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Safer sex

What are common reasons for having safer sex?

My own health

  • I want to run as little risk as possible of getting sexually transmitted infections (STIs) such as hepatitis C, syphilis or chlamydia.
  • I am afraid of becoming infected with a different strain of HIV that could be resistant to my HIV medicines or that is stronger than the virus I already have.

My sex partner’s health

  • I want to reduce as much as possible the chance that my sex partner will get HIV from me.
  • I want to reduce as much as possible the chance that my sex partner will get an STI from me.

Emotions

  • I don’t want to wonder later whether or not I was infected with an STI or reinfected with HIV.
  • I think it’s my responsibility to make sure I do not pass on my HIV.
  • I don’t want to feel guilty later about possibly having infected my sex partner.
  • I may want to see my sex partner more often and therefore I want to prevent having to have a difficult conversation later on.

What are common reasons for having unprotected sex?

  • I want to become pregnant or I want to make my partner pregnant.
  • I consider the risks to be very slight.
  • I accept the risks.
  • I get more enjoyment from unprotected sex.
  • I experience more intimacy through unprotected sex.
  • I have an erection problem when I use condoms.
  • I think it’s a let-down to have to stop sucking a guy if he is about to come.

What determines the risk?

  1. Safer sex: what to do and what not to do
    Safer sex is sex in which no sperm, vaginal fluid or blood enters into the other person’s body. The most important things to keep in mind:

    Condom and lube
    For both vaginal and anal sex (fucking and arse fucking), use a condom and a lot of lube.

    Blowjobs (fellatio)
    Make sure that no sperm enters your mouth when you are giving a blowjob and that you do not come in the other person’s mouth when you are receiving a blowjob. If you want to be certain about this, you can use a condom. If you have HIV and you are giving someone else a blowjob, he runs no risk of getting HIV from you.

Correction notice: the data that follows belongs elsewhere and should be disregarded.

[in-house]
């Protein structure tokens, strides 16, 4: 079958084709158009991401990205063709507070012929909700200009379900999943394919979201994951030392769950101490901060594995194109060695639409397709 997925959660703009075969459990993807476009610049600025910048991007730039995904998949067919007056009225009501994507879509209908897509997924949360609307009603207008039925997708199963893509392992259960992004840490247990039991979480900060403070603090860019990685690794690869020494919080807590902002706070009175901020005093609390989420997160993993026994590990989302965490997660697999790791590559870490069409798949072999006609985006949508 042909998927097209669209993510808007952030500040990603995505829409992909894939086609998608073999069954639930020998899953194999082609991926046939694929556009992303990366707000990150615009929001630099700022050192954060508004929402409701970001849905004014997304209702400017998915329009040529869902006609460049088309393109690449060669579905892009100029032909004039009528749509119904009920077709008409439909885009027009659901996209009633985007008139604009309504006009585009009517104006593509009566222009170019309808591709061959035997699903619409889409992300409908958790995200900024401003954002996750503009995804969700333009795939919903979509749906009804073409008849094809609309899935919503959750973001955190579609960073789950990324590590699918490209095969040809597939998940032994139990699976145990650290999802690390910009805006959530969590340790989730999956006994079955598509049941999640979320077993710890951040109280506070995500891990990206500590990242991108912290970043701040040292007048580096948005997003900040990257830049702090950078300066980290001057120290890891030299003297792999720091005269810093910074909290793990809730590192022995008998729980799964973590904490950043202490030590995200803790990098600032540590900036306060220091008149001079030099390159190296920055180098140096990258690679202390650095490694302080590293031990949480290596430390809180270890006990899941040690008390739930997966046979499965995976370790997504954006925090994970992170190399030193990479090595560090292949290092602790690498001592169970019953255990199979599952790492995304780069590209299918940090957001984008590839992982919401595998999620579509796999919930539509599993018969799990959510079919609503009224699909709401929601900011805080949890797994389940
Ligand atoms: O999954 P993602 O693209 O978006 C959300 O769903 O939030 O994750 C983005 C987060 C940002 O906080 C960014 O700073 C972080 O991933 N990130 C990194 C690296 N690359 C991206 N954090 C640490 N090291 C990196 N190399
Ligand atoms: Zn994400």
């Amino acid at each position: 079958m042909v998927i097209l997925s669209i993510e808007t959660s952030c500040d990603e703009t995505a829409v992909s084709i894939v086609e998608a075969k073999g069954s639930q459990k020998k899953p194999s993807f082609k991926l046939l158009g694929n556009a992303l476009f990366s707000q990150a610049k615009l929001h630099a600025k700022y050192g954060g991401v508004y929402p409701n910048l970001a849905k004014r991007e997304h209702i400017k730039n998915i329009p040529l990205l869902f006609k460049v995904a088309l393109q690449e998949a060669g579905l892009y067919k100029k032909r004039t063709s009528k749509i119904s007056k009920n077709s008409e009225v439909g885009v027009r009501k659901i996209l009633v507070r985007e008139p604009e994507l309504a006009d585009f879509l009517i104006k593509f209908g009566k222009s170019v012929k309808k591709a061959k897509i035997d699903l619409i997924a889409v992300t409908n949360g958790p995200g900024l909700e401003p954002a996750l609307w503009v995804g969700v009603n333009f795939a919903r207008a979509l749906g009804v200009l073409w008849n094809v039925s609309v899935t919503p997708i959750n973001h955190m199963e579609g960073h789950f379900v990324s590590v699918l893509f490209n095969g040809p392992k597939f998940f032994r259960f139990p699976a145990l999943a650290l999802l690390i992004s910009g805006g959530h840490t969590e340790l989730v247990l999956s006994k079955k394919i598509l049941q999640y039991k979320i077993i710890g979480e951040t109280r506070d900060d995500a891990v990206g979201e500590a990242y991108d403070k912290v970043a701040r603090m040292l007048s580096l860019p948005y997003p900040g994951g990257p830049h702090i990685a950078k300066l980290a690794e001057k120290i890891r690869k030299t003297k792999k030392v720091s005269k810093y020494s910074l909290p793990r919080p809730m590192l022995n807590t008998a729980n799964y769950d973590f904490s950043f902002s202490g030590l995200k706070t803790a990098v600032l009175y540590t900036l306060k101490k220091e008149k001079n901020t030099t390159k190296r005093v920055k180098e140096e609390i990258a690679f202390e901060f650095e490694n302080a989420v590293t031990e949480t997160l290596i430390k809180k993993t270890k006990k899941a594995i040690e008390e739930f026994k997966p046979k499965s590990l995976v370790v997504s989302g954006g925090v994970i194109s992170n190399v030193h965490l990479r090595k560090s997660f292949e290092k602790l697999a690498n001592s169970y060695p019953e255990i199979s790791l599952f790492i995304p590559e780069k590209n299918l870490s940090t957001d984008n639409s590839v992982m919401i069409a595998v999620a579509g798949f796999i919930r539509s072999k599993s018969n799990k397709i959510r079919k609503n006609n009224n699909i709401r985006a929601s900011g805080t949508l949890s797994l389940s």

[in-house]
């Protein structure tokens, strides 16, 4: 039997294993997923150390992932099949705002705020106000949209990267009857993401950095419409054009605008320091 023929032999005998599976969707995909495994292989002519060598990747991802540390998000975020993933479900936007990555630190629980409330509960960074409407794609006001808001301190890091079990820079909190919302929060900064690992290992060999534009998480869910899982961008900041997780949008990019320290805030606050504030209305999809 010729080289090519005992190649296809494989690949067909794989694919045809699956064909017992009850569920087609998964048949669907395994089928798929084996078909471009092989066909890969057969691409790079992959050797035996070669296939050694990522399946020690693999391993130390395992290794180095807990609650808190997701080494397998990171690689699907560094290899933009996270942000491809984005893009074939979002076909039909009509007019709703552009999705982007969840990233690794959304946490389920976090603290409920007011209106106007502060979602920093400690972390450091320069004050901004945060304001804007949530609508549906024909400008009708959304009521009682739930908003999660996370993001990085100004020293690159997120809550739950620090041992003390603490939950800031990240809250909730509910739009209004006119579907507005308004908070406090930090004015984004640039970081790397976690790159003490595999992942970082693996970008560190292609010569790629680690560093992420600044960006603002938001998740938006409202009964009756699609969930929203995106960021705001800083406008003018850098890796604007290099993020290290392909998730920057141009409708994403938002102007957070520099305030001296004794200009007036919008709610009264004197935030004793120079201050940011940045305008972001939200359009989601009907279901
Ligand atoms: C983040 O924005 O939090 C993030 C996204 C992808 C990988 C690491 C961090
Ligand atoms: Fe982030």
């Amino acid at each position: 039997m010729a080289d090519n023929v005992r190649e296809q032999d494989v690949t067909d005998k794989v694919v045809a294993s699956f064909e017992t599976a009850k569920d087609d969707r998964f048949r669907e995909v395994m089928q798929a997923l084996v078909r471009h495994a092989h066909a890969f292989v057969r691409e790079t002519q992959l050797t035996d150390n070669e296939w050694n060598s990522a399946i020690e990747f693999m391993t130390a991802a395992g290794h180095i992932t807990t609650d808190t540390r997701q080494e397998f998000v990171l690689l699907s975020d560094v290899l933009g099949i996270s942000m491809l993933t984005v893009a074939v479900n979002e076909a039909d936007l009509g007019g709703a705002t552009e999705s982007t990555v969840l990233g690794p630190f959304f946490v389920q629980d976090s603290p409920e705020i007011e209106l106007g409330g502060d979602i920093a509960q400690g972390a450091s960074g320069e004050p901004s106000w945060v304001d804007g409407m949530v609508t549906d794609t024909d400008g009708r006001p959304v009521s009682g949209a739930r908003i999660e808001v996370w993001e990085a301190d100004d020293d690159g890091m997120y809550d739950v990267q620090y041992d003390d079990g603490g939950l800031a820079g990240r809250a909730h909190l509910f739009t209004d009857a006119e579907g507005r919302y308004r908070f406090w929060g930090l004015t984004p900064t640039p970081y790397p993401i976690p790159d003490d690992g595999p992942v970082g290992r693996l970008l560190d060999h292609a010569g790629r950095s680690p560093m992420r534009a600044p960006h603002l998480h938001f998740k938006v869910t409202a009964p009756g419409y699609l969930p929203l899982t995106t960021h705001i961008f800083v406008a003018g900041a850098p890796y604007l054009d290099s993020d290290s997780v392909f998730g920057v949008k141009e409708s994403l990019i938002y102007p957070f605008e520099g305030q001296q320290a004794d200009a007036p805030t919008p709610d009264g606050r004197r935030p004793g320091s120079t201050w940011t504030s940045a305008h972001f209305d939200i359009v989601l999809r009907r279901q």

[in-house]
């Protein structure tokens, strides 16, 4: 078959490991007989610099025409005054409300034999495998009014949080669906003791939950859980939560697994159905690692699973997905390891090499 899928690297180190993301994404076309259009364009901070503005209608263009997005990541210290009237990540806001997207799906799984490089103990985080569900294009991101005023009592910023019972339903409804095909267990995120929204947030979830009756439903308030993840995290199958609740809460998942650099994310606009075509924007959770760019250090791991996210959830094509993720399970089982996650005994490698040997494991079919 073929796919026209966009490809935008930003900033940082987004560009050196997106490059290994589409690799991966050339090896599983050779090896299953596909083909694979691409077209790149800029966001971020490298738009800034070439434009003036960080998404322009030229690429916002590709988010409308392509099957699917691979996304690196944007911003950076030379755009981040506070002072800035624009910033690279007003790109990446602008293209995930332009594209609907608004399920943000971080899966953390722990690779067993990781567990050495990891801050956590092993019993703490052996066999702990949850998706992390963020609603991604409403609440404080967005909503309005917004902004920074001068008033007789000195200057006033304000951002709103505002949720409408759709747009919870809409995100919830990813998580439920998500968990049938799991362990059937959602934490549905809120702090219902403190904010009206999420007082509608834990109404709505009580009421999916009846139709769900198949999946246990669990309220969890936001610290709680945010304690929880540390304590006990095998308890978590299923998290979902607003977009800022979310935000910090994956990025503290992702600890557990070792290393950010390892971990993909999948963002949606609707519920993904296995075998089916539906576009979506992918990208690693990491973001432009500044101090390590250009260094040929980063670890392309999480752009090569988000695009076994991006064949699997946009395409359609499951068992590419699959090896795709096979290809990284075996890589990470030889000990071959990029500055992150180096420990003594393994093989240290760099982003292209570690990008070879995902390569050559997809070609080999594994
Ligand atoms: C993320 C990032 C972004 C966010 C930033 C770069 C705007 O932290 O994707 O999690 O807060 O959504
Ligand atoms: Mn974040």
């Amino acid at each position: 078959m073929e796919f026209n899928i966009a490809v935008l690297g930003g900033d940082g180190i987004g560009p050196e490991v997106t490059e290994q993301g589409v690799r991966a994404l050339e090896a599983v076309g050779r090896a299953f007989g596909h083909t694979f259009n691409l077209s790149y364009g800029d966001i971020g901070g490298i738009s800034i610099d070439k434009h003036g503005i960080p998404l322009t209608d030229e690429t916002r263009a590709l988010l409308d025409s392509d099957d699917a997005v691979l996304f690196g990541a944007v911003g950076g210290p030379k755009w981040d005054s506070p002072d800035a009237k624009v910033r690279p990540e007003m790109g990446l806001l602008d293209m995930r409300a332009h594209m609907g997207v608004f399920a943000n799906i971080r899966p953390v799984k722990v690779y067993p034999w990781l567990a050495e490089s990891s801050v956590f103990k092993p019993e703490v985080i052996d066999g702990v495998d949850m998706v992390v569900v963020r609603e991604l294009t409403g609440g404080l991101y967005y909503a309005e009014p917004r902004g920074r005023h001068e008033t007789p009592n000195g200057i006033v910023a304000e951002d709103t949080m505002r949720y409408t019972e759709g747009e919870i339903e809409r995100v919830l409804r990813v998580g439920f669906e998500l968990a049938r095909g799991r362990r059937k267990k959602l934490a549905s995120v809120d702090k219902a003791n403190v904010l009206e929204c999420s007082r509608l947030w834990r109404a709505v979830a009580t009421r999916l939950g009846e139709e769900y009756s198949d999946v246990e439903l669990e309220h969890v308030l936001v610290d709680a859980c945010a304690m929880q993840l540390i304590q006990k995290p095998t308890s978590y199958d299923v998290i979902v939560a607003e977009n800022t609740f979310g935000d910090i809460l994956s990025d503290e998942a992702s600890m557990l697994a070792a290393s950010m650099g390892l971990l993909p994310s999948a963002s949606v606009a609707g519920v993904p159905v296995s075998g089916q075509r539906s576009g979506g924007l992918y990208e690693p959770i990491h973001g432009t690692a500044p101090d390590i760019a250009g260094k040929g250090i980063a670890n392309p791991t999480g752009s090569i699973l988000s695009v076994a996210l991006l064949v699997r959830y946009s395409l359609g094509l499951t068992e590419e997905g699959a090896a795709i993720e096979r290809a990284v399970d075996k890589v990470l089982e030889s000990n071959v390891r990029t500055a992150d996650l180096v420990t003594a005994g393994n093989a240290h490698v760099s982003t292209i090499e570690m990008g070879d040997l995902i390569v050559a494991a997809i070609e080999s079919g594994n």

Eating pussy (cunnilingus)
    The chance that someone could become infected from licking a woman’s clitoris and vagina (‘eating pussy’) is extremely slight. If that is done while the woman is going through menstruation, the risk increases somewhat.

    Physical contact
    You cannot pass on HIV to someone else through physical contact such as stroking, kissing, massaging, masturbating, or ejaculating (coming) on his or her skin.

    Some ‘unsafe’ sexual techniques are more risky than others:
    • The risk of passing on HIV is greater through anal contact than through vaginal contact.
    • The person who is fucked (passively) runs more risk than the one who fucks (actively) him or her.
    • Fucking is much more risky than blowjobs are.
    You can find a detailed overview of the different techniques and the risks they involve in terms of passing on or getting HIV and other sexually transmitted infections (STIs) but also pregnancy on www.soaaids.nl/english/safe_sex/safe_from_sti.
  2.  Your viral load
    If you have had an undetectable viral load for at least half a year and you have no other STI, then the chance that someone could get HIV from you can be practically ruled out. There are people with HIV who begin taking HIV medicines earlier in order to reduce their chances of passing their HIV on to someone else. In that case, your compliance with the therapy becomes part of your relationship.
  3. The number of different sex partners you have
    It is a question of calculating the probability: the more often you cross the street, the greater the chance you will have of being in an accident… If you have just one partner in one year’s time, you run less risk than if you have more than one partner.
  4. The number of times you have sex
    This too is a calculation of probability: the more often you have sex in which you run risks, the greater the risk.
  5.  Agreements, communication and trust
    If you and your regular (sex) partner want to have unprotected sexual contact, you can agree with each other to be monogamous, or that you will only do it safely with other people. And that you will tell each other if you have run any risks in any contacts you have with others, for example so that you can both get checked for STIs. Then it comes down to a matter of trust: are you both keeping to your agreements?
  6. The level of risk that your sex partner runs
    If your sex partner runs a lot risk, you also run more risk than you would if your partner runs little risk. Often it is ‘not done’ to discuss this in depth, but you are probably able to assess the situation. For example: STIs are more common among gays than they are among straights. Or: if you are going somewhere where people have multiple sex partners, the sex partner you have there is more likely to have HIV or some other STI than a high-school student would be on his or her first date.

 

 

 

 

 

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